1795: The Kyotaku denki kokujikai Source Book
1816: Miyaji Ikkan's Shakuhachi hikki Book
1823: Hisamatsu Fūyō's Hitori mondō a.o.
Post-Edo & Post-WW2 Period History Sources & Matters
The Re-Writing & Re-Falsification
of Shakuhachi Narratives
1 - MEIJI PERIOD till the mid-19th CENTURY
1871? (1843-44): The Komusō zakki
From 1879 ... 1896-1914 & 1967-1971:
The Koji ruien Source Collection
2 - POST-WW2 till TODAY: JAPAN
1950: "The Myōan Temple of the True Fuke Sect"
Inauguration at Tōfuku Temple in SE Kyōto
1960: Uramoto Setchō's Essay about
Gyō no ongaku: "Music of Asceticism"
3 - POST-WW2 till TODAY: The WEST
1945 ... : Some Early Post-WW2 Shakuhachi Narratives
Written and Published in Western Languages
Translations of Shakuhachi Source Texts
published in the West / Outside of Japan
including the Internet / WWW
- The Translators
Literature / References
Profile / Bio / CV
Tōdai-ji, Nara. 8th century
Early 8th century
Statue by Jōchō, 1053
Nara Period court musicians:
In: 'Shinzei kogaku zu'
by Fujiwara no Michinori,
JAPAN 1 • 600-1233
A list of references is included at page bottom.
A complete bibliography can be found on this separate webpage: "Literature".
JAPAN A.D. 600-1233 - THE AGE of the 'GAGAKU' SHAKUHACHI
佛教 - BUKKYŌ
Hōryū-ji Kondō, Nara - late 7th century - photo: T.O. 1977
Small sculpture of a bodhisattva playing a shakuhachi look-alike.
Discovered in 2009 during a restoration of the canopy overhanging the Shaka Triad being housed in the Hōryū-ji Kondō.
Source: Yatō Osamu's komusō shakuhachi website
Transverse flute (left) and 'gagaku shakuhachi' (right) in the collection of art objects
in The Gallery of Hōryū-ji Treasures, Tokyo National Museum.
7th or 8th century AD.
Hōryū-ji Kondō, Nara - late 7th century - photo: T.O. 1977
行者 - GYŌJA
山伏 - YAMABUSHI
Statue of En no Gyōja (alt. En no Ozunu), born in 634
Alleged founder of the 'Shugendō', an ascetic religious tradition combining elements of Chinese Taoism, Japanese Shintō,
esoteric Buddhism: Shingon 'Mikkyō' and Tendai,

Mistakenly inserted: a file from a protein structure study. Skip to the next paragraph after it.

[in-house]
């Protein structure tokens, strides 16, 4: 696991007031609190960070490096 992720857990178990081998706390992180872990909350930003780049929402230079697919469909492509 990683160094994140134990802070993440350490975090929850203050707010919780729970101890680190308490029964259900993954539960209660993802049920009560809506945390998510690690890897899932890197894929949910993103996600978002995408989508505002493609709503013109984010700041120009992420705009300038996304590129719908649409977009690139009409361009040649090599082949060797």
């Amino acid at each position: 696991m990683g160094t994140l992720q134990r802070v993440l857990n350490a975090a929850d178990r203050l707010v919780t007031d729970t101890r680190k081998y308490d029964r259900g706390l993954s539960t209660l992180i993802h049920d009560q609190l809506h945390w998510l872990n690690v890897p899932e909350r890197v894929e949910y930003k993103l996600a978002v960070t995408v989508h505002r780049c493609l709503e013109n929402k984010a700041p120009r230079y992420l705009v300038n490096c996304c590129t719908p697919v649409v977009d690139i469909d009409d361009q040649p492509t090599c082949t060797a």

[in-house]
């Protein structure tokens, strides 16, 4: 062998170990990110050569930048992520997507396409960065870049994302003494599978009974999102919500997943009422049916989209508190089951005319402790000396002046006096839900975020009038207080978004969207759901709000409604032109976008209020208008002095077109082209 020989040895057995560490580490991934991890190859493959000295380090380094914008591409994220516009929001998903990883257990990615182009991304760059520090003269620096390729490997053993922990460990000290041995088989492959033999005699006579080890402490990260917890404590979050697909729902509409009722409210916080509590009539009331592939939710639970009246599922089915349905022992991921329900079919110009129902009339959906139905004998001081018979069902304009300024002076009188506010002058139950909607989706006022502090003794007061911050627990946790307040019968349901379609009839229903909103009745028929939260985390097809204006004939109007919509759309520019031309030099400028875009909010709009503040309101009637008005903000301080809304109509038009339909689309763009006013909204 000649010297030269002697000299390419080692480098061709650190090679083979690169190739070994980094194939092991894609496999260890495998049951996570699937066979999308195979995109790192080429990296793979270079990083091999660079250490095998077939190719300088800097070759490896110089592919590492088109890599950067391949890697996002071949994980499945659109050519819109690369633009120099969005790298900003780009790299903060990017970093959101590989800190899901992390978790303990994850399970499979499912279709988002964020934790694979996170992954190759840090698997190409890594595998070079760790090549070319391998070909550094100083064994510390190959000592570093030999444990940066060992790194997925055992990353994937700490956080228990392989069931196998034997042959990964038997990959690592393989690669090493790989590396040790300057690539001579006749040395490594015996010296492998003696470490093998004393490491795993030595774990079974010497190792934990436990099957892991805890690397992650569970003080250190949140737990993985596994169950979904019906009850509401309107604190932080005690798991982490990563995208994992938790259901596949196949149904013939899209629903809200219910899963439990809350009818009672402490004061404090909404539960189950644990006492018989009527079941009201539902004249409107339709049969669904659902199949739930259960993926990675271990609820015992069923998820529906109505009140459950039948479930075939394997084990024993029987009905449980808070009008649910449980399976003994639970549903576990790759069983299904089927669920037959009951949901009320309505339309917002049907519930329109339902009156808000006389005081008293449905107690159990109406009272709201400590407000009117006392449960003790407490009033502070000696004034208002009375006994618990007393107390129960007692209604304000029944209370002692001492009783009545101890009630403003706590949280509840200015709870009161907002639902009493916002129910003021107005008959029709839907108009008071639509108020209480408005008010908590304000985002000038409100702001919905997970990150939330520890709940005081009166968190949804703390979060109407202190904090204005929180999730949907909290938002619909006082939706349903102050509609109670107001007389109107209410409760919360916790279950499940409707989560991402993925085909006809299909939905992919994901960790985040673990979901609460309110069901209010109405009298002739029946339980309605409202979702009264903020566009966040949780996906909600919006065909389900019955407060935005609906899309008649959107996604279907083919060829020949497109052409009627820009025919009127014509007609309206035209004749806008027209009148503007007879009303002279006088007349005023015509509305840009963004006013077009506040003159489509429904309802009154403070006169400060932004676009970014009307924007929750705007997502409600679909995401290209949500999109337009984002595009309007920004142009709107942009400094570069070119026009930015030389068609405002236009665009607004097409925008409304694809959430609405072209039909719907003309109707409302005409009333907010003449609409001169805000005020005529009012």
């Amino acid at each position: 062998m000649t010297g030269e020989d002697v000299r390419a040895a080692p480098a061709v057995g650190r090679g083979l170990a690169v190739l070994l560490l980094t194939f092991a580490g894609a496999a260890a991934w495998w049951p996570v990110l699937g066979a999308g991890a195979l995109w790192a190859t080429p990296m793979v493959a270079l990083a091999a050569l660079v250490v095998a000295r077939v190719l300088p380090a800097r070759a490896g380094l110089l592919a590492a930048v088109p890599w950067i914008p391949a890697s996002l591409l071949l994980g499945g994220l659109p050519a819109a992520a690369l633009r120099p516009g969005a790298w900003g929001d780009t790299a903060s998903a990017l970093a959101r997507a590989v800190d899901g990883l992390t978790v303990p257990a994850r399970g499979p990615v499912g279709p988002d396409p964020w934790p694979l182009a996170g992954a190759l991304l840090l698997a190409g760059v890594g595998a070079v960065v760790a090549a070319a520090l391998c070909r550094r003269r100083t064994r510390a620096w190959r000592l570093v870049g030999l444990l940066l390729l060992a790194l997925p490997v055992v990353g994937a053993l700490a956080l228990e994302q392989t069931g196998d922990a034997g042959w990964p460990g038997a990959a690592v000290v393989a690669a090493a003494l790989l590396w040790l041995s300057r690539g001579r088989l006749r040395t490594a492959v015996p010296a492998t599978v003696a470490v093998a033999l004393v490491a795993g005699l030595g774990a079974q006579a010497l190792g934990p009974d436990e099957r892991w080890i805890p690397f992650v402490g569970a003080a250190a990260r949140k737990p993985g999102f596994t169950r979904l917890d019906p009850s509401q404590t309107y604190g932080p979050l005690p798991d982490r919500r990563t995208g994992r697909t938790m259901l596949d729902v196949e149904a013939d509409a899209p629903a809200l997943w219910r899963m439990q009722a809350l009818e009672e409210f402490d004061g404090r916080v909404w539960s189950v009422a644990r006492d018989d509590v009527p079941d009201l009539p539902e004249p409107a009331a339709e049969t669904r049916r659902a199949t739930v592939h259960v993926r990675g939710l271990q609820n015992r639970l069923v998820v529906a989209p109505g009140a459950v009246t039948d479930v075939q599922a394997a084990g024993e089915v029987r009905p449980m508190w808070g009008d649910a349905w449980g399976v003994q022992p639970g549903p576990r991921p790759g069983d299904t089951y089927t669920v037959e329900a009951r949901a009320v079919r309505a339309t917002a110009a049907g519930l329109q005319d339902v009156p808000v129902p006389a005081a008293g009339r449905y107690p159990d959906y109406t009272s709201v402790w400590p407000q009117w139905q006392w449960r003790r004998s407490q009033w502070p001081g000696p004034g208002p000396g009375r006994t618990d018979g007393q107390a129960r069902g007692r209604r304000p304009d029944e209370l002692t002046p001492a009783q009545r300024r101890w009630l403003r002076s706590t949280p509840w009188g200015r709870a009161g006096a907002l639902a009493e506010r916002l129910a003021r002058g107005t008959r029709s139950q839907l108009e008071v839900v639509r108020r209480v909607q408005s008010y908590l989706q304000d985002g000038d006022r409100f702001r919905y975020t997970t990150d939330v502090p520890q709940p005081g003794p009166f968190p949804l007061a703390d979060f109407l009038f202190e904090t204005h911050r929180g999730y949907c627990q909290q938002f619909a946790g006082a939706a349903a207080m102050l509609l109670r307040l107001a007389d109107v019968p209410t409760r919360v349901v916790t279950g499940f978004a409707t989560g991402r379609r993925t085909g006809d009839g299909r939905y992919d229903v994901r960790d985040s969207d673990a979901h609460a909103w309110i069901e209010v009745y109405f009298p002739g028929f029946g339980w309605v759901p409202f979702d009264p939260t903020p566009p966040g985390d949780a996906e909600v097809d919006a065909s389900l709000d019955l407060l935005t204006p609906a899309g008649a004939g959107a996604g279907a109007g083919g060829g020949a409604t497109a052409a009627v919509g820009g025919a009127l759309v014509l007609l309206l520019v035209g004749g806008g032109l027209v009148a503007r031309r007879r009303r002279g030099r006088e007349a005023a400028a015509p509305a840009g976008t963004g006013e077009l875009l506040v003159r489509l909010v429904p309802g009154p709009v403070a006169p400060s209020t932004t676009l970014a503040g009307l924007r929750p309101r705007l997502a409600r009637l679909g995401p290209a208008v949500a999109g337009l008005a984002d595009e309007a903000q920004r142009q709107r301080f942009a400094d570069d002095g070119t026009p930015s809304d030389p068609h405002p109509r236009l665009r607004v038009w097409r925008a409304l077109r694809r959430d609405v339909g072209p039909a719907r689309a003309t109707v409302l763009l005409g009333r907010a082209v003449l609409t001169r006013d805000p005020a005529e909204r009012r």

as well as traditional Japanese shamanism.
A treasure of the Shugendō temple Ōminesan-ji, Yoshino District,
Wakayama Pref., founded by En no Gyōja. Maker and date unknown.
Yamabushi - modern statue at the entrance of the Hotel Yaotome
in Tsukuoka City, Yamagata Pref. Artist anonymous
雅楽尺八 - GAGAKU SHAKUHACHI
Shōsōin Imperial Treasury, Tōdai-ji, Nara - early 8th century
Gagaku Shakuhachi, Shōsōin Imperial Treasury, Tōdai-ji, Nara
Early 8th century
唱名 - SHŌMYŌ
Mid 9th CENTURY:
An anecdote about ENNIN, posthum. Jikaku Taishi, 793/794-866
Important note: This anecdote is apocryphal. The "incident" certainly never took place, so to speak!
"At times when Ennin could not hear clearly, he used a shakuhachi in order to chant the Amida Sūtra.
If he did not manage to chant the passage '... an ideal environment so that whatever one lays eyes upon will bring about awakening',*
he would usually place himself by the 'Dragon and Serpent' pine wood doors of the temple hall, and when he had stopped blowing,
there was a voice in the middle of the empty sky proclaiming, 'Raise the ya note', and so forth. Consequently, the ya note had to be raised."
Reported in the 'Kojidan', 1212, by Minamoto no Akikane,
1160-1215. Trsl. by Torsten Olafsson. Source: Koji ruien.
This anecdote is quite probably apocryphal.
Do note that Ennin was a Tendai monk, not a Zen monk.
Rather than actually "performing" the Amida Sutra on a shakuhachi,